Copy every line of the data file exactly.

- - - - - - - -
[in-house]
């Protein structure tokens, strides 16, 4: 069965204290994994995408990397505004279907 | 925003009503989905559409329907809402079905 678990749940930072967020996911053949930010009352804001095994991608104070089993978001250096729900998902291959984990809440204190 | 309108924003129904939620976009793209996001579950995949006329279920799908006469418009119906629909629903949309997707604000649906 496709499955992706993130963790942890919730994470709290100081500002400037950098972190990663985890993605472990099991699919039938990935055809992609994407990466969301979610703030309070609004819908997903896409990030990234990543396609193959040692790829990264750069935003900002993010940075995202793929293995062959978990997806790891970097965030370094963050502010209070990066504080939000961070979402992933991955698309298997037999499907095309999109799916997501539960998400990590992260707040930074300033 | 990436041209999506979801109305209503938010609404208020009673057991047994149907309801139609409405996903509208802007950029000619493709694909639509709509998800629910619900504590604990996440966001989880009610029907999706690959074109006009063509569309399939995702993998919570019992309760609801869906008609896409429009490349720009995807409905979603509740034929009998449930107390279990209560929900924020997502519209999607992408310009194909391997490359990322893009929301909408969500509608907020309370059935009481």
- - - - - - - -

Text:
[in-house]
């Protein structure tokens, strides 16, 4: 069965204290994994995408990397505004279907 | 925003009503989905559409329907809402079905 678990749940930072967020996911053949930010009352804001095994991608104070089993978001250096729900998902291959984990809440204190 | 309108924003129904939620976009793209996001579950995949006329279920799908006469418009119906629909629903949309997707604000649906 496709499955992706993130963790942890919730994470709290100081500002400037950098972190990663985890993605472990099991699919039938990935055809992609994407990466969301979610703030309070609004819908997903896409990030990234990543396609193959040692790829990264750069935003900002993010940075995202793929293995062959978990997806790891970097965030370094963050502010209070990066504080939000961070979402992933991955698309298997037999499907095309999109799916997501539960998400990590992260707040930074300033 | 990436041209999506979801109305209503938010609404208020009673057991047994149907309801139609409405996903509208802007950029000619493709694909639509709509998800629910619900504590604990996440966001989880009610029907999706690959074109006009063509569309399939995702993998919570019992309760609801869906008609896409429009490349720009995807409905979603509740034929009998449930107390279990209560929900924020997502519209999607992408310009194909391997490359990322893009929301909408969500509608907020309370059935009481």